Saturday, 25 May 2013

Emedinews:Insights on MEdicolegal Issues:The right to refuse medical interventions - The Nancy Vehicle Accident Case

The US Supreme Court declared that artificial hydration or nutrition is no different from medicines

Nancy Cruzan, a 31–year–old woman suffered severe brain damage in a vehicular accident that placed her in a persistent vegetative state, dependent upon a feeding tube.
  • After four years without improvement in her cognitive function, her family asked to have her artificial feeding and hydration stopped.
  • In its decision, the United States Supreme Court recognized that competent patients have a constitutional right to refuse medical care.
  • Using the Fifth Amendment’s guarantee that no person shall "be deprived of life, liberty, or property, without due process of law" the Supreme Court affirmed patients’ rights to refuse medical treatments. The Court declared that artificial hydration or nutrition is no different from other medical interventions. Although mentally incapacitated patients have the same right, the Supreme Court allowed states to impose restrictions on how explicit and specific the patient’s prior wishes had to be.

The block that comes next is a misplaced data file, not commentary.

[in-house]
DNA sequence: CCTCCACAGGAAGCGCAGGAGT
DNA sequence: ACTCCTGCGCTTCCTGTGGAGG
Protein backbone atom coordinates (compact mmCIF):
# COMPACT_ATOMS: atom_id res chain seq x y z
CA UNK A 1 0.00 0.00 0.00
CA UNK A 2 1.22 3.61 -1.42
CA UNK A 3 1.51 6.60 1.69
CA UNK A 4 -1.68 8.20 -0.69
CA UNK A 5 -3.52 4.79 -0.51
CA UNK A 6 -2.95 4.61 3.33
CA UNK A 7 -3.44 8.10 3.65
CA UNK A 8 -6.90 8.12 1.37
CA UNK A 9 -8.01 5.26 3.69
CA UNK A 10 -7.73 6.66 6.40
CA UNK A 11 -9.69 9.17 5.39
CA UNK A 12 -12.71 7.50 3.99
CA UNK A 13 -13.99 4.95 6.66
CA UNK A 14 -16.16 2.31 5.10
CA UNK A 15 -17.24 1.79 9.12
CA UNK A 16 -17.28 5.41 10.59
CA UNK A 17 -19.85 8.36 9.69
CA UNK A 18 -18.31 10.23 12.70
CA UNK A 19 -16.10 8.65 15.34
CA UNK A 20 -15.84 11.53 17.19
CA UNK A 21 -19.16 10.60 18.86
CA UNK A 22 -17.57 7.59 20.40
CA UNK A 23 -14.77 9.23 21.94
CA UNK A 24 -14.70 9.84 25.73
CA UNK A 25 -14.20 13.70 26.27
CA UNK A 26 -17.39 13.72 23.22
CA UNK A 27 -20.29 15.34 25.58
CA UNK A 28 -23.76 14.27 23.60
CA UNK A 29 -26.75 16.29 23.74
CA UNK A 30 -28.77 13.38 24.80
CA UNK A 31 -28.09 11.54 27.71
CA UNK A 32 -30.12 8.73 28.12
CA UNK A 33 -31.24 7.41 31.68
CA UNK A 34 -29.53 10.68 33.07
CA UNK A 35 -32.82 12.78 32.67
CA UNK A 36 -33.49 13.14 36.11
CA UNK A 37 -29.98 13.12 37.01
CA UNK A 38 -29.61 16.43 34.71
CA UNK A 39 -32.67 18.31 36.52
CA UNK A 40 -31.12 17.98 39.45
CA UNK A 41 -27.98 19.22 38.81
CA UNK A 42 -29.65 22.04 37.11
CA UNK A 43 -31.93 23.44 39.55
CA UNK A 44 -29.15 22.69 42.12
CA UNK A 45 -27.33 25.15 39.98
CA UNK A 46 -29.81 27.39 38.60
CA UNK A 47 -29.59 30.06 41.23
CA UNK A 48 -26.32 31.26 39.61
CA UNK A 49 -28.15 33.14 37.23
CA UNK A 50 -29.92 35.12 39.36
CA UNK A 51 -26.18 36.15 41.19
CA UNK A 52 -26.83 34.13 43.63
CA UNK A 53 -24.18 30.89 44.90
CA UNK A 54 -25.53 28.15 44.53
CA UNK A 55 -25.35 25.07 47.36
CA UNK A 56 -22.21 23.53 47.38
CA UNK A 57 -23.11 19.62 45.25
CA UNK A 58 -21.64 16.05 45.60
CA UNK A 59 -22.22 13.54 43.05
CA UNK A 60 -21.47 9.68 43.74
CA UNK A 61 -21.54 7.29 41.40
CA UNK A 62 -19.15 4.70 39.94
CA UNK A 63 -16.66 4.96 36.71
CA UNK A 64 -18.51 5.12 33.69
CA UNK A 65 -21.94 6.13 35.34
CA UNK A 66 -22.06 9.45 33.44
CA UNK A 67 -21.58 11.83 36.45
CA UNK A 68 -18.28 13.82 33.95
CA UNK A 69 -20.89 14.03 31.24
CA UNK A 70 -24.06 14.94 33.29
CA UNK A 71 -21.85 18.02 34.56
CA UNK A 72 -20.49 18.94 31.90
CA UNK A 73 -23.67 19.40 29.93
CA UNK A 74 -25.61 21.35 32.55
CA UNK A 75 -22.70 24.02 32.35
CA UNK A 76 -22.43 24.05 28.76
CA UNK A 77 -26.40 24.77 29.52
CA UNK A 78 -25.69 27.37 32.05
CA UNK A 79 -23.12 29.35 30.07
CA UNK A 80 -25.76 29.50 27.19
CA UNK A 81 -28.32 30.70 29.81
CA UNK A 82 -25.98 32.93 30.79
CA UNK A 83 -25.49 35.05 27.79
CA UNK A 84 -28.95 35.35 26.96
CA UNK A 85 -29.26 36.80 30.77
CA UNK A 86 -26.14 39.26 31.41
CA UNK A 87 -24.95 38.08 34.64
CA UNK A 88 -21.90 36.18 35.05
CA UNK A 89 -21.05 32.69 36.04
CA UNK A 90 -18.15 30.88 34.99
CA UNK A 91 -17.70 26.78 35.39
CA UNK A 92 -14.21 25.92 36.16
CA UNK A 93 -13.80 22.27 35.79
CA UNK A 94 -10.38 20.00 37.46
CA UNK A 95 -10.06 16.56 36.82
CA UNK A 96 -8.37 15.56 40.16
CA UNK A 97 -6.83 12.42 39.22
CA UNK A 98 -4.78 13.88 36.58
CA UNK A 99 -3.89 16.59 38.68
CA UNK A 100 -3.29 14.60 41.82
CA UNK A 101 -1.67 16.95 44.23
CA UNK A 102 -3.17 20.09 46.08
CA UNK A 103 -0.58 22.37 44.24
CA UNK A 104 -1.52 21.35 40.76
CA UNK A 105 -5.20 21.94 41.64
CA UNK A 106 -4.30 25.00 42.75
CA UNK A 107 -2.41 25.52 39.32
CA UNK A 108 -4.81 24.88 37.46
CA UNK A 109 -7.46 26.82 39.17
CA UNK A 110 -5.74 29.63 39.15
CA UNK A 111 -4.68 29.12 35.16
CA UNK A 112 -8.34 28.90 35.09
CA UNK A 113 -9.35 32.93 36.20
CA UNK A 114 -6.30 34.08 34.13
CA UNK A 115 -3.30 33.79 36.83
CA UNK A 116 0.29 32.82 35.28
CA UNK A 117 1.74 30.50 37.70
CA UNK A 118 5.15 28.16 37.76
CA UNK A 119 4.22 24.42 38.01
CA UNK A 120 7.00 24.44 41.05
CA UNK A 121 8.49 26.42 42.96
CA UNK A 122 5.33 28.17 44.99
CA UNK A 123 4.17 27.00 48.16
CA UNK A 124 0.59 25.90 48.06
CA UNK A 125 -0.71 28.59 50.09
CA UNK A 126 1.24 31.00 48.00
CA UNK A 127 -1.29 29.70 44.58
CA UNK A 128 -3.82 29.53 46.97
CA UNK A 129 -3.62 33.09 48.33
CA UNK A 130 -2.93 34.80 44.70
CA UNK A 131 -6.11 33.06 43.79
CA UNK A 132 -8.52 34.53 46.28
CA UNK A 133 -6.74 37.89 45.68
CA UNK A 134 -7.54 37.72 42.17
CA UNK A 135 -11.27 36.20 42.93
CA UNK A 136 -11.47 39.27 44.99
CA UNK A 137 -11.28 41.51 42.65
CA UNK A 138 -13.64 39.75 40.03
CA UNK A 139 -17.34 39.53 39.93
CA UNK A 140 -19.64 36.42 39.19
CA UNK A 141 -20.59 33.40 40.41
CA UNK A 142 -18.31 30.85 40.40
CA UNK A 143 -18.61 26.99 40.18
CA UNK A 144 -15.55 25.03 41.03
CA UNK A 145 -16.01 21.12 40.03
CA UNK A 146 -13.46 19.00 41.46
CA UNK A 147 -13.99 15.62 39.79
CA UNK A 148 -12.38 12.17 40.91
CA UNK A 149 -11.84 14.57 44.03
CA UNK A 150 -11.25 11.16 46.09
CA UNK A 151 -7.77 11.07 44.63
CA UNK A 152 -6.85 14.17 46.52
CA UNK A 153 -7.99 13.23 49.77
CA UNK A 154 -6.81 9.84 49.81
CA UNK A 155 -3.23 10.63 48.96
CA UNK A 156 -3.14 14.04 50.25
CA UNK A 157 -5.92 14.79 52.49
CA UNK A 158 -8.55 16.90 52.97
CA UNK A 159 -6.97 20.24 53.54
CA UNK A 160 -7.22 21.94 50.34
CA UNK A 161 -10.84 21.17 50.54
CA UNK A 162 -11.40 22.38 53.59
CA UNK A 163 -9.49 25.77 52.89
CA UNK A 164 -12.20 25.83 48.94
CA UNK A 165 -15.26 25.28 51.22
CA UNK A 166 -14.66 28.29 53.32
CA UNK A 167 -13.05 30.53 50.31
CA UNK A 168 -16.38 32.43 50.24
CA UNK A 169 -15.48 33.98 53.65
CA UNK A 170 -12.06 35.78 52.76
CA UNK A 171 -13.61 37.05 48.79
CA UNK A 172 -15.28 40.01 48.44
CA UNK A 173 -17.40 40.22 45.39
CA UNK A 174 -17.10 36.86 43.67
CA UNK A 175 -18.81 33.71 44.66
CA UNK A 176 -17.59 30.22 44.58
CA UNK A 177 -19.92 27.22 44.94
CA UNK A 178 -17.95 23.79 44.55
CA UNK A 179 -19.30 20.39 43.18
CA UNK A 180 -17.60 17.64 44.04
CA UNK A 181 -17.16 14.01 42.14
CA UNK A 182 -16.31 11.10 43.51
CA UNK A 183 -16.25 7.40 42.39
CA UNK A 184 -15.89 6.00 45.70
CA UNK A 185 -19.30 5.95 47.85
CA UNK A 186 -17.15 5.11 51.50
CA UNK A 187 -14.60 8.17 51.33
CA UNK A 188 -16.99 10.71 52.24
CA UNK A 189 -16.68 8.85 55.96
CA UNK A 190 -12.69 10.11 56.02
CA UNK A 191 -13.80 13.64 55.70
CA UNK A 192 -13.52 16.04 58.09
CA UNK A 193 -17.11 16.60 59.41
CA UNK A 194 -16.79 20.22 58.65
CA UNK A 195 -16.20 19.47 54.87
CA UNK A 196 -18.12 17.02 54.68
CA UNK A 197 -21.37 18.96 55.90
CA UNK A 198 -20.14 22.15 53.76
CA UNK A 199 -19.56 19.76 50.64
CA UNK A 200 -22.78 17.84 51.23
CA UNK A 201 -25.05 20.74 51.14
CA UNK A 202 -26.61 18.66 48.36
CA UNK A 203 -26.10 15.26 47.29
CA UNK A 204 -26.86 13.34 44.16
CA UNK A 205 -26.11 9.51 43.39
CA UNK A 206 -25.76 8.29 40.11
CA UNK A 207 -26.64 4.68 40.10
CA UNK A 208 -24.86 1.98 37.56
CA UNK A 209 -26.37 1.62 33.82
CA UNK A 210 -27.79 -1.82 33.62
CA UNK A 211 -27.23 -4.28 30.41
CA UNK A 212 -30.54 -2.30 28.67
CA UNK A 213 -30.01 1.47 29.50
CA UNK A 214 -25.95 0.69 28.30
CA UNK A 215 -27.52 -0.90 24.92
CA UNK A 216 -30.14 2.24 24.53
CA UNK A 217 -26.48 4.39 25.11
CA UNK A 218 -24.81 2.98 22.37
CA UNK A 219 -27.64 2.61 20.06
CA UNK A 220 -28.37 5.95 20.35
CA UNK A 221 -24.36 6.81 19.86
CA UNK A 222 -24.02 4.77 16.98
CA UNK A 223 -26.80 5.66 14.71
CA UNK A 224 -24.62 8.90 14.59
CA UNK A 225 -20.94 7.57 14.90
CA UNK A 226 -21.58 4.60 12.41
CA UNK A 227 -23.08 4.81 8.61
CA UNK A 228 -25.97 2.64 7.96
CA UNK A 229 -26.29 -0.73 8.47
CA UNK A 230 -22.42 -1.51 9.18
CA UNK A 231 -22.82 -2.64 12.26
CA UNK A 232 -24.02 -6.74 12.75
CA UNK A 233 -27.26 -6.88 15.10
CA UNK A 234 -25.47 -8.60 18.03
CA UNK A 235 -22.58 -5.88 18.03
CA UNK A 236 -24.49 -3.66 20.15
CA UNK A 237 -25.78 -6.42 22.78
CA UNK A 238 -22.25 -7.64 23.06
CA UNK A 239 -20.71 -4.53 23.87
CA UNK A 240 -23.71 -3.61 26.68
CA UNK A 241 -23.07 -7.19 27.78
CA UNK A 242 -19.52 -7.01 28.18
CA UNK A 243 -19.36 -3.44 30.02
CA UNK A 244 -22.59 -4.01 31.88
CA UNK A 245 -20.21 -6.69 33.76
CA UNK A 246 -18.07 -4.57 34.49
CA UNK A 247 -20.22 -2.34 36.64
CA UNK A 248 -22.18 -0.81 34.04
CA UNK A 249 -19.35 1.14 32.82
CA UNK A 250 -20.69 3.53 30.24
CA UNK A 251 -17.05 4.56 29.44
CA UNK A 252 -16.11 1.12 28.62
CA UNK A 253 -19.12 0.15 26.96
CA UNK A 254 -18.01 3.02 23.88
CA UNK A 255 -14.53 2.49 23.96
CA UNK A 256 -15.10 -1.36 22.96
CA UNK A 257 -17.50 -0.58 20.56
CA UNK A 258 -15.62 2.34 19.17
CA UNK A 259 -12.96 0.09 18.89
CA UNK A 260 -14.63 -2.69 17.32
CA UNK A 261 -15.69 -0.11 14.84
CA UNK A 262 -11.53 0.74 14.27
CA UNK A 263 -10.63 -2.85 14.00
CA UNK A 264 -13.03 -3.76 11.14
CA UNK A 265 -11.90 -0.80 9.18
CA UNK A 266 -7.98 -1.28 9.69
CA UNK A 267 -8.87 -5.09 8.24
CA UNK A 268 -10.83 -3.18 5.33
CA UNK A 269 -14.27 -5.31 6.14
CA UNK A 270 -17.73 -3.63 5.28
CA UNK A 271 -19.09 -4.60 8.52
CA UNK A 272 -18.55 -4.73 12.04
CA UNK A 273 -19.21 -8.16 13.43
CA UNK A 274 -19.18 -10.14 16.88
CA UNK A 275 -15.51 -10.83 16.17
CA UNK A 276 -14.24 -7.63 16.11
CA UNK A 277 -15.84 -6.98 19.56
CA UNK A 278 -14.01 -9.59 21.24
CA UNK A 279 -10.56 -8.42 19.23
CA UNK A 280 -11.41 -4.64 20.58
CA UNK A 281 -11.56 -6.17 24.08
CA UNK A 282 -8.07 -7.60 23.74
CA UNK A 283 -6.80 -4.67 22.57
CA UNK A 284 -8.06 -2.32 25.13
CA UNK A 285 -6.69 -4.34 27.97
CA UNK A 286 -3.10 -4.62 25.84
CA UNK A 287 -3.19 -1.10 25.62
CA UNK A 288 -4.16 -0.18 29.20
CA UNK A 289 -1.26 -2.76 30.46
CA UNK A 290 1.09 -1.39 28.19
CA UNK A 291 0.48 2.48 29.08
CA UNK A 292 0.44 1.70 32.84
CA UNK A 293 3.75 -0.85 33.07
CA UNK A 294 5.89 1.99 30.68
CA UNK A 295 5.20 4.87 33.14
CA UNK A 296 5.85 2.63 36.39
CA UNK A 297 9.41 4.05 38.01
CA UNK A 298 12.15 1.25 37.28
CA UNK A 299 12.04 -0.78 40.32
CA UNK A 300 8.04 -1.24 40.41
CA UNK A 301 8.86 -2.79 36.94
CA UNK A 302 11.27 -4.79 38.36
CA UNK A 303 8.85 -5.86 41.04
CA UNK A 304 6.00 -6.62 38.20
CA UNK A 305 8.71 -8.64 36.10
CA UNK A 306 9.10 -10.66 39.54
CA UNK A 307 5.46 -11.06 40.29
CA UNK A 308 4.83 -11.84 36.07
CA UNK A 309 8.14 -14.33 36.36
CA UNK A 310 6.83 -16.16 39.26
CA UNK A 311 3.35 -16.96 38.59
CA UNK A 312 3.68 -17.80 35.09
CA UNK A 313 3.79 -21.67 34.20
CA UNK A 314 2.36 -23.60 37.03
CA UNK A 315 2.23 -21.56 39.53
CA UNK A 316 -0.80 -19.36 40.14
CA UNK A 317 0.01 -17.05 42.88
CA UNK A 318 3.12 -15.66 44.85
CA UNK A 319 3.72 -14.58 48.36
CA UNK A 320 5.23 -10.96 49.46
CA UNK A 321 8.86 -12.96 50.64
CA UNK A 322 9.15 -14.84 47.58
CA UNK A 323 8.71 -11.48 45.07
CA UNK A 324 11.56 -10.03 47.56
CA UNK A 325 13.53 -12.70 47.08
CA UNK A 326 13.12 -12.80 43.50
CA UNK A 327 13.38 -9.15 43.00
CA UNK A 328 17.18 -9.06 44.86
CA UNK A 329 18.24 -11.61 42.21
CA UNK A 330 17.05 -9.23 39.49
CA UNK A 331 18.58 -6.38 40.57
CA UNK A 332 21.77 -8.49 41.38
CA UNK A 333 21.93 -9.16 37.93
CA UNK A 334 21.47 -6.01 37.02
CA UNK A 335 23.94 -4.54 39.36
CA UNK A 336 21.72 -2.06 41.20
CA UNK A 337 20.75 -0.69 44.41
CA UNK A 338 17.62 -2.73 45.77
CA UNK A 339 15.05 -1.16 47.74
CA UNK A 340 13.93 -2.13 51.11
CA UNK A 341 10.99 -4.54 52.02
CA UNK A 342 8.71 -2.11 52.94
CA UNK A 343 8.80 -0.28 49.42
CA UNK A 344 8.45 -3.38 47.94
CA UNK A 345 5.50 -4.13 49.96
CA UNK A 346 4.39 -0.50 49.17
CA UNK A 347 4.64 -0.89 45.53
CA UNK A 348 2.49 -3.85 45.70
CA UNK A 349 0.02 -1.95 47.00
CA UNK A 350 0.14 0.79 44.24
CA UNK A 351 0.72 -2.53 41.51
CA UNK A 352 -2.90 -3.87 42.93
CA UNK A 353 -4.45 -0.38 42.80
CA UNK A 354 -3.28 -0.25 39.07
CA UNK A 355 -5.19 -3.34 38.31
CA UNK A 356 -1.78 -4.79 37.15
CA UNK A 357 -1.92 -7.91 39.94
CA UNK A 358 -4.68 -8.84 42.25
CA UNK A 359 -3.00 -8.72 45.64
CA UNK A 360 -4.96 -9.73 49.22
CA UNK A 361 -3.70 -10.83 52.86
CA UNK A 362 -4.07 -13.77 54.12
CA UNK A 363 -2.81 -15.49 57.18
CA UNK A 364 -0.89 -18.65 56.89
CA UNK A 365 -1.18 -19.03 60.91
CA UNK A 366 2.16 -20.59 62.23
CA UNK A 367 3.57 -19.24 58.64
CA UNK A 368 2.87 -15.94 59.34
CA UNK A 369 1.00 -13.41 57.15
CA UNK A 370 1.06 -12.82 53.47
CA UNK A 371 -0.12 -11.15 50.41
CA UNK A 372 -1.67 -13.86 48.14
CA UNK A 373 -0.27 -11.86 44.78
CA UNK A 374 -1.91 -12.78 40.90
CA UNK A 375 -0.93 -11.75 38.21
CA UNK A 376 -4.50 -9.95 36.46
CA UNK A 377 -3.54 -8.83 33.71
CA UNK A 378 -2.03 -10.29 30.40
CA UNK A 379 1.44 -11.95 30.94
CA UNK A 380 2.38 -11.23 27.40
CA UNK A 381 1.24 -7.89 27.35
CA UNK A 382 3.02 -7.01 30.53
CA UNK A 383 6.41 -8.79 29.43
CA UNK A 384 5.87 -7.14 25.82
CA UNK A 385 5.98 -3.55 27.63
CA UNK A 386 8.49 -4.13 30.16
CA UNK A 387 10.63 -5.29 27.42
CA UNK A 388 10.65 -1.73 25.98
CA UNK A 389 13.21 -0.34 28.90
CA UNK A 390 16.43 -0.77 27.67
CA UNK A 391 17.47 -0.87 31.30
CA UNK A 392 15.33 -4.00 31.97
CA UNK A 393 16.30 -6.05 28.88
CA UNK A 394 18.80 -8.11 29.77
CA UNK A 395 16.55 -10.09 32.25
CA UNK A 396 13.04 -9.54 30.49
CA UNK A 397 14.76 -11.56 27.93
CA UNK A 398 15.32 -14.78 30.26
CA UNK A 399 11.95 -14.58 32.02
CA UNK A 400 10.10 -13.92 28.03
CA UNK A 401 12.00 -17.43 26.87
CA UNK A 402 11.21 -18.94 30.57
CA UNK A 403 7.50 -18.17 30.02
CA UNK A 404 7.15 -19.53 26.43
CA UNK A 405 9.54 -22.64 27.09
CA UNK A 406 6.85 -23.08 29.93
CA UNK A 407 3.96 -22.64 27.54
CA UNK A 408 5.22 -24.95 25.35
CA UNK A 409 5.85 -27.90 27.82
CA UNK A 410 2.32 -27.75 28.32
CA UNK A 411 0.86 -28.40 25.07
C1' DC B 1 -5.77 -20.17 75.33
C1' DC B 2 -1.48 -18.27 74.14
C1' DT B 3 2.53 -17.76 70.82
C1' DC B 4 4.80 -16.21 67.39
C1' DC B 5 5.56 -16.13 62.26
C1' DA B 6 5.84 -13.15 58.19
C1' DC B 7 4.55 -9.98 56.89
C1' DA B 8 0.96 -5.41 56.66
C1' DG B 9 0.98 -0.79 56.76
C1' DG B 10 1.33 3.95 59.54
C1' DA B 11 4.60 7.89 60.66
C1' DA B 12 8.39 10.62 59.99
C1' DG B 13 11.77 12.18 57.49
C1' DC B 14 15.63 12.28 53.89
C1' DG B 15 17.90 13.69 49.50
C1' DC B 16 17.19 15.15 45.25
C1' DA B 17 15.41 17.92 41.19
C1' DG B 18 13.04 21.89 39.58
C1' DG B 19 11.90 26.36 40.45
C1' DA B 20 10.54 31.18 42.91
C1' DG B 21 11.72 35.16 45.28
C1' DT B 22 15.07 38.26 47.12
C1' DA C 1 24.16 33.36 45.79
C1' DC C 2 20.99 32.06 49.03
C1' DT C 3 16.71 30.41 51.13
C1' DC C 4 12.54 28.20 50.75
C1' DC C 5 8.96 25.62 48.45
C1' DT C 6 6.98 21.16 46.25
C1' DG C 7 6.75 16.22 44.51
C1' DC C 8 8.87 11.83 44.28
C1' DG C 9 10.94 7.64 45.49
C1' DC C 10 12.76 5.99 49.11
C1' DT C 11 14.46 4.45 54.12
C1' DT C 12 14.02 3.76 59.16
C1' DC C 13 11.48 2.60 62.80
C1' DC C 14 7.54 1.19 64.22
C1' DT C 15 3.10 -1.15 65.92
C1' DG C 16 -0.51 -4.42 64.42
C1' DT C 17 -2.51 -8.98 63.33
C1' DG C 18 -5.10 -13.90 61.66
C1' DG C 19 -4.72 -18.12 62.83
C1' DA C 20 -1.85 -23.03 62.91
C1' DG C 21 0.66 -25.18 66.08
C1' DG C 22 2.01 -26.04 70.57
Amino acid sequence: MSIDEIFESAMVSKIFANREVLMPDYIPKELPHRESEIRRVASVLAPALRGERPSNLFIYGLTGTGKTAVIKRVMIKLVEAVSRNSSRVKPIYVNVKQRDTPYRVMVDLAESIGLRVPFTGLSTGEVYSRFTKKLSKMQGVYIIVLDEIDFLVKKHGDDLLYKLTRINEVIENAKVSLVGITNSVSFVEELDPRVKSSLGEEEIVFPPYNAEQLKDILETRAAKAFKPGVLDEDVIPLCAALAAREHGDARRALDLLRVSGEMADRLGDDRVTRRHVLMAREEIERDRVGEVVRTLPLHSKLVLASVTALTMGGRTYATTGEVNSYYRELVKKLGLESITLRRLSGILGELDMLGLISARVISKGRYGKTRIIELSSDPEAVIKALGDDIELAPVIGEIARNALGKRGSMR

• After this court ruling, some of Cruzan’s friends provided evidence that she had previously expressed wishes that she would want artificial feedings discontinued in such a scenario. As a result of this testimony, her feedings were terminated.
  • Mentally competent patients need not be terminally ill to exercise this right to refuse interventions they have the right regardless of health status.
  • The right applies equally to withholding proposed treatments and to discontinuing initiated treatments.
  • The right to refuse medical care does not imply a correlative right to demand treatment.

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